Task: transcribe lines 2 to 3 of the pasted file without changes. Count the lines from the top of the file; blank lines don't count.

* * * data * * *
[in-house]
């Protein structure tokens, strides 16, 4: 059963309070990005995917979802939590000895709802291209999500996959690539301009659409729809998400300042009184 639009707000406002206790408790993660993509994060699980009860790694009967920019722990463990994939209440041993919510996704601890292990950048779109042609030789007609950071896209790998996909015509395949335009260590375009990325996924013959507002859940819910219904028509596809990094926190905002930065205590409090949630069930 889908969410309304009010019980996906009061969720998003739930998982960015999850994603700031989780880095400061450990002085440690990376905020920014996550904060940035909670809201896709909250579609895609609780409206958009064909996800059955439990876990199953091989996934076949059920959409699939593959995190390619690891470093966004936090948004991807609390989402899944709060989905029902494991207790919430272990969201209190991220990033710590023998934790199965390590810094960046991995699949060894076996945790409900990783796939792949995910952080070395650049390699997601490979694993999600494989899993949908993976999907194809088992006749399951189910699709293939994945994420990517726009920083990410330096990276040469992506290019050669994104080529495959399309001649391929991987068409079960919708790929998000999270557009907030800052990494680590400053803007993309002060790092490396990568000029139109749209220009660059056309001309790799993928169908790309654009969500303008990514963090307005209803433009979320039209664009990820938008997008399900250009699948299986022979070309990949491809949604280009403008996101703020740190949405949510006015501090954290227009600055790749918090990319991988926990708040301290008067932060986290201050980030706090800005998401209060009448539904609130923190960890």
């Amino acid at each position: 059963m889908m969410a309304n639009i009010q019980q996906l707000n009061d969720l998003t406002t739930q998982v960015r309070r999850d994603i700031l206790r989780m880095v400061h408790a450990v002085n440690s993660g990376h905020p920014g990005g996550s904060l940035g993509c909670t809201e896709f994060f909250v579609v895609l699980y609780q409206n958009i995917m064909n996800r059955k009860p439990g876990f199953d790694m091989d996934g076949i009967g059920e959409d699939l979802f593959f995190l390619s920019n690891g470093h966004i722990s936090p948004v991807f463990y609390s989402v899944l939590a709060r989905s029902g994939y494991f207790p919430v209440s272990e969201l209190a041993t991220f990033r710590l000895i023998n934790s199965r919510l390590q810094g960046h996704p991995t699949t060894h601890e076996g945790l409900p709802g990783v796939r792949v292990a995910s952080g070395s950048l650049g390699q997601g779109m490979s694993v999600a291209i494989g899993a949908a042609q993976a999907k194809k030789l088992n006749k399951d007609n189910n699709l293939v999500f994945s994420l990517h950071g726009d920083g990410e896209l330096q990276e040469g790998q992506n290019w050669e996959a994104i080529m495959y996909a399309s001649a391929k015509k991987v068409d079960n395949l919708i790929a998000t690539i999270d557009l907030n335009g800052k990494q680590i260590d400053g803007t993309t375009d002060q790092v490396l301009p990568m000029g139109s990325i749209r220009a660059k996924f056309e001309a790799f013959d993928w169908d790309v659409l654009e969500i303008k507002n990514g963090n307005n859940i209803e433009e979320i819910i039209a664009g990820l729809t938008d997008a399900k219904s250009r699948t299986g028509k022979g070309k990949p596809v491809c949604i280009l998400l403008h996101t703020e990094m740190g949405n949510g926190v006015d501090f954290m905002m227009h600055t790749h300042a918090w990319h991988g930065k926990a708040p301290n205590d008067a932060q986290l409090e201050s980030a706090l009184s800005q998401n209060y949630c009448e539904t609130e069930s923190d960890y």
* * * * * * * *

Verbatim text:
């Protein structure tokens, strides 16, 4: 059963309070990005995917979802939590000895709802291209999500996959690539301009659409729809998400300042009184 639009707000406002206790408790993660993509994060699980009860790694009967920019722990463990994939209440041993919510996704601890292990950048779109042609030789007609950071896209790998996909015509395949335009260590375009990325996924013959507002859940819910219904028509596809990094926190905002930065205590409090949630069930 889908969410309304009010019980996906009061969720998003739930998982960015999850994603700031989780880095400061450990002085440690990376905020920014996550904060940035909670809201896709909250579609895609609780409206958009064909996800059955439990876990199953091989996934076949059920959409699939593959995190390619690891470093966004936090948004991807609390989402899944709060989905029902494991207790919430272990969201209190991220990033710590023998934790199965390590810094960046991995699949060894076996945790409900990783796939792949995910952080070395650049390699997601490979694993999600494989899993949908993976999907194809088992006749399951189910699709293939994945994420990517726009920083990410330096990276040469992506290019050669994104080529495959399309001649391929991987068409079960919708790929998000999270557009907030800052990494680590400053803007993309002060790092490396990568000029139109749209220009660059056309001309790799993928169908790309654009969500303008990514963090307005209803433009979320039209664009990820938008997008399900250009699948299986022979070309990949491809949604280009403008996101703020740190949405949510006015501090954290227009600055790749918090990319991988926990708040301290008067932060986290201050980030706090800005998401209060009448539904609130923190960890």
């Amino acid at each position: 059963m889908m969410a309304n639009i009010q019980q996906l707000n009061d969720l998003t406002t739930q998982v960015r309070r999850d994603i700031l206790r989780m880095v400061h408790a450990v002085n440690s993660g990376h905020p920014g990005g996550s904060l940035g993509c909670t809201e896709f994060f909250v579609v895609l699980y609780q409206n958009i995917m064909n996800r059955k009860p439990g876990f199953d790694m091989d996934g076949i009967g059920e959409d699939l979802f593959f995190l390619s920019n690891g470093h966004i722990s936090p948004v991807f463990y609390s989402v899944l939590a709060r989905s029902g994939y494991f207790p919430v209440s272990e969201l209190a041993t991220f990033r710590l000895i023998n934790s199965r919510l390590q810094g960046h996704p991995t699949t060894h601890e076996g945790l409900p709802g990783v796939r792949v292990a995910s952080g070395s950048l650049g390699q997601g779109m490979s694993v999600a291209i494989g899993a949908a042609q993976a999907k194809k030789l088992n006749k399951d007609n189910n699709l293939v999500f994945s994420l990517h950071g726009d920083g990410e896209l330096q990276e040469g790998q992506n290019w050669e996959a994104i080529m495959y996909a399309s001649a391929k015509k991987v068409d079960n395949l919708i790929a998000t690539i999270d557009l907030n335009g800052k990494q680590i260590d400053g803007t993309t375009d002060q790092v490396l301009p990568m000029g139109s990325i749209r220009a660059k996924f056309e001309a790799f013959d993928w169908d790309v659409l654009e969500i303008k507002n990514g963090n307005n859940i209803e433009e979320i819910i039209a664009g990820l729809t938008d997008a399900k219904s250009r699948t299986g028509k022979g070309k990949p596809v491809c949604i280009l998400l403008h996101t703020e990094m740190g949405n949510g926190v006015d501090f954290m905002m227009h600055t790749h300042a918090w990319h991988g930065k926990a708040p301290n205590d008067a932060q986290l409090e201050s980030a706090l009184s800005q998401n209060y949630c009448e539904t609130e069930s923190d960890y």